Now, Prine was determined to have his own label, and he responded by establishing his Oh Boy Records, with the help of longtime manager Al Bunetta. The label’s first release was 1984’s “Aimless Love”. After 1988’s John Prine Live, his first concert set, he released 1991’s Grammy-winning “The Missing Years”; co-produced by Howie Epstein of Tom Petty’s Heartbreakers, the album featured guest appearances from Bruce Springsteen, Bonnie Raitt, and Tom Petty and proved to be Prine’s biggest commercial success to date, selling nearly 250,000 copies. After making his film debut in 1992’s John Mellencamp-directed “Falling from Grace”, Prine returned in 1995 with “Lost Dogs” and “Mixed Blessings”, also produced by Epstein, which earned him another Grammy nomination.
In 1998 he was diagnosed with squamous cell cancer on the right side of his neck. After surgery and treatment, he returned in 1999 with performing a small show in Bristol, Tennessee. His cancer surgery had changed his voice later as admitted by Prine himself. He debuted his new voice — which did feel a bit rougher of comfort, like a rock swathed in moss — with 1999’s “In Spite of Ourselves”.
In 2013, Prine was again sidelined briefly, diagnosed with a spot on his left lung. Six months after the cancer was removed, he was back on the road. Following Buntta’s 2015 death, Prine became the sole owner and president of Oh Boy Records. In 2016, Prine issued a follow-up to “In Spite of Ourselves” titled “For Better, Or Worse”, another set of duet performances of classic country tunes. In 2017, Mr. Prine published “John Prine Beyond Words,” a collection of lyrics, guitar chords, commentary, and photographs from his own archive.
His last studio album, The Tree of Forgiveness, was released in April 2018, just six months after he was named the Americana Music Association’s Artist of the Year. It was his 19th album and his first of original material in more than a decade. Prine went on tour in 2018 to promote “Tree of Forgiveness.” After being inducted to Songwriters Hall of Fame, there he expressed his immense happiness of choosing to become a songwriter. In his words, “I gotta say, there’s no better feeling than having a killer song in your pocket, and you’re the only one in the world who’s heard it.”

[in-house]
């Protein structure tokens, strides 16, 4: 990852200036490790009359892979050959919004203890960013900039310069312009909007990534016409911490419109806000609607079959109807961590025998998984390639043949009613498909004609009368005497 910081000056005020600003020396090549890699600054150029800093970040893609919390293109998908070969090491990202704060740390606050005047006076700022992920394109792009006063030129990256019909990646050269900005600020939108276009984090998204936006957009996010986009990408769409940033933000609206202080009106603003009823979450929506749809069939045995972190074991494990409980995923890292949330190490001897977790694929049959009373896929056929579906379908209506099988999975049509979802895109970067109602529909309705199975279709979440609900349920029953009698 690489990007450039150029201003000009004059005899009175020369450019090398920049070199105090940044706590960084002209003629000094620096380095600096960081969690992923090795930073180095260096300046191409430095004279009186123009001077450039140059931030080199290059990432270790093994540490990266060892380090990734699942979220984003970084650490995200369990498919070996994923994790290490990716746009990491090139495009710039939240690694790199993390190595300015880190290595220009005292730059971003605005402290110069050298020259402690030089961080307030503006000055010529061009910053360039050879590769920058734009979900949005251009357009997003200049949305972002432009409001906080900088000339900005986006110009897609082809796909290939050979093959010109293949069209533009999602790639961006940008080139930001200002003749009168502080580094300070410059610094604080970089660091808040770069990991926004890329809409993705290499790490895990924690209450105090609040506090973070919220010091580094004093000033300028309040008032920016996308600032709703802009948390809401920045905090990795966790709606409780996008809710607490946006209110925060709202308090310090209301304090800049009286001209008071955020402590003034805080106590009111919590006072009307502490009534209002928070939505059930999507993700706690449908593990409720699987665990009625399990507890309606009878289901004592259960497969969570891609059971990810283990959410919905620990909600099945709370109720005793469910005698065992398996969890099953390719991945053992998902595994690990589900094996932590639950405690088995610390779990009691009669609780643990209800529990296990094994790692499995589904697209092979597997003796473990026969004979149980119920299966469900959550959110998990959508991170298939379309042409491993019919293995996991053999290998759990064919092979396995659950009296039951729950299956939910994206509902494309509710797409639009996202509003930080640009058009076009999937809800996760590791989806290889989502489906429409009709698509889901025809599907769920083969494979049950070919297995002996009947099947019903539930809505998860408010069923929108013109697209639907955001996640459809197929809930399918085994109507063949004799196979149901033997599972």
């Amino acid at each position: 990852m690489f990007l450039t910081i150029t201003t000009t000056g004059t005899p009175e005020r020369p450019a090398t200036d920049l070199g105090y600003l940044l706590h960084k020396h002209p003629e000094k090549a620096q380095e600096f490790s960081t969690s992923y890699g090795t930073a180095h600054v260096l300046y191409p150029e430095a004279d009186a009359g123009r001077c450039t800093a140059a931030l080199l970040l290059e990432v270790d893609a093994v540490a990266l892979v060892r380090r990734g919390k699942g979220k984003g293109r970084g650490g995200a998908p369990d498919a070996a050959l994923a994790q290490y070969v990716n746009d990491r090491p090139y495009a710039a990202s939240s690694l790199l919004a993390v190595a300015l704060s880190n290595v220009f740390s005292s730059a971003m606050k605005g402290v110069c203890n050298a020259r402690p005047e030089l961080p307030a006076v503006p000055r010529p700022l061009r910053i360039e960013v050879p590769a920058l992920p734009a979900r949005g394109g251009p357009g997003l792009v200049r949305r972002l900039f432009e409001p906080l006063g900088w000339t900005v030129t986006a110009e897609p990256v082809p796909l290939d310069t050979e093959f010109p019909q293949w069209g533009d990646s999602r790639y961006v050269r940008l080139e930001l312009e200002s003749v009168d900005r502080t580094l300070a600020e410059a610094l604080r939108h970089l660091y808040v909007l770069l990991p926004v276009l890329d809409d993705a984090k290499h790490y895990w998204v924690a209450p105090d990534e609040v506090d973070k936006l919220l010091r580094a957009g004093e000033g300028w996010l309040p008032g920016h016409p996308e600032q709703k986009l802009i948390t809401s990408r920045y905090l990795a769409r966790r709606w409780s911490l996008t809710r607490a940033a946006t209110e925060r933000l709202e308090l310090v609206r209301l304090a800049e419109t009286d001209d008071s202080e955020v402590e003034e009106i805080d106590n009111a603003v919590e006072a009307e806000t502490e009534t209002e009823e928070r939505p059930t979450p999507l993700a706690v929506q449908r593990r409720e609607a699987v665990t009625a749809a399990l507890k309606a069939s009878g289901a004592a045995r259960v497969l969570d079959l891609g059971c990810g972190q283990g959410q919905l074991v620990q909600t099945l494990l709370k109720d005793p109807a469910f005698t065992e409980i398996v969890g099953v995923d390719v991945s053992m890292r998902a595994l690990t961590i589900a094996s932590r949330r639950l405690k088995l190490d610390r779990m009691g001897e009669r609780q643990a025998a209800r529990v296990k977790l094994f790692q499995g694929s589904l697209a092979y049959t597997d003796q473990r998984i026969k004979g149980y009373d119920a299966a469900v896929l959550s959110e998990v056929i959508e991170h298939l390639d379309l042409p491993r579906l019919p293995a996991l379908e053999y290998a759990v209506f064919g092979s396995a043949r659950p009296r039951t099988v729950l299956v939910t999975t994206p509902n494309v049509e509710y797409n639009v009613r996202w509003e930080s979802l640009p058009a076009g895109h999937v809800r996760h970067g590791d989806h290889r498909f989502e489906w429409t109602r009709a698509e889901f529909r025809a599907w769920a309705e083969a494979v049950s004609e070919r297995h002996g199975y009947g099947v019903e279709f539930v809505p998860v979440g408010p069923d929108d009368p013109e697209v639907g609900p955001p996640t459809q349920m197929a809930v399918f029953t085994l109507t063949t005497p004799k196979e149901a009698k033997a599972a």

John Prine: Achievements
|1972||John Prine||Best New Artist (nominated)|
|1986||German Afternoons||Best Contemporary Folk Recording (nominated)|
|1988||John Prine Live||Best Contemporary Folk Recording (nominated)|
|1991||The Missing Years||Best Contemporary Folk Album
|1995||Lost Dogs and Mixed Blessings||Best Contemporary Folk Album
|1997||Live on Tour||Best Contemporary Folk Album
|1999||In Spite of Ourselves||Best Contemporary Folk Album
|2005||Fair & Square||Best Contemporary Folk Album
|2018||The Tree of Forgiveness||Best Americana Album
|2018||Summer’s End||Best Americana Roots Song
|2018||Knockin’ on Your Screen Door”||Best Americana Roots Song
|2020||John Prine||Lifetime Achievement Award
In 2016, Prine received the PEN New England Song Lyrics of Literary Excellence Award. Also, over his career, Prine received six awards from the Americana Music Honors & Awards: the Lifetime Achievement Award for Songwriting (2003), Artist of the Year (2005, 2017, 2018), Song of the Year for “Summer’s End” (2019) and Album of the Year for The Tree of Forgiveness (2019). During his lifetime he was nominated for 11 Grammys, with two wins.
Apart from all of this, John Prine was also an actor. He had made appearances in movies like ‘Falling from Grace’ (1992), ‘Waiting on a Song’ (2017), and ‘Nanci Griffith & John Prine: Speed of the Sound of Loneliness’ (1993).
John Prine’s Family
John Prine’s wife is Fiona Whelan Prine, a native of Ireland whom he married in 1996. He has three sons, Jody, Jack, and Tommy. His living two brothers are Dave and Billy and have three grandchildren. Prine, who lived in Nashville, was divorced twice. He was first married to his high school sweetheart Ann Carole in 1966 hey stayed together until the late Seventies. He got married to songwriter and bassist Rachel Peer in 1984, who he met at Cowboy Jack Clement’s Nashville studio. Later in 1988, when he was in Ireland, he met Fiona Whelan there and the two got the marital bond in 1996.
John Prine: An interpreter of million of stories
John had managed never to disappoint his fans with the help of his meaningful songs and his own guitar playing. For five decades, he wrote rich, plain-spoken songs that talked about ordinary people along with illustrating larger truths about society. He was a true influencer as he always held a bunch of his loyal fans picking his masterpieces to their hearts. Being one of the greatest songwriters of his generation, he even got named “the Mark Twain of songwriting.” His ingenious lyrics to songs that turn as poignant, angry, and comic made him a favorite of Bob Dylan, Kris Kristofferson, and others.
The storyteller, but then, became a victim of deadly coronavirus. Unfortunately, John died on April 7, 2020, from complications due to COVID-19. He was 73 years old by the time of his death. He had been hospitalized for a month for bad health and later on the 7th of April he took a step away from the world. He had a net worth of $10 million at the time of his death, his earnings of happiness in his lifetime.
His sad departure has led much of his fans to sadness as they will always feel his absence and his any more new pieces with newer stories and his voice. The old man led his life contributing the finest songs to the world which are pearl pieces for people out there. The world will miss the old yet most twinkling gem.
John Prine Net Worth
John Prine’s net worth: John Prine was an American singer, songwriter, and musician who had a net worth of $10 million at the time of his death. He played guitar and his styles included country folk, Americana, and progressive bluegrass.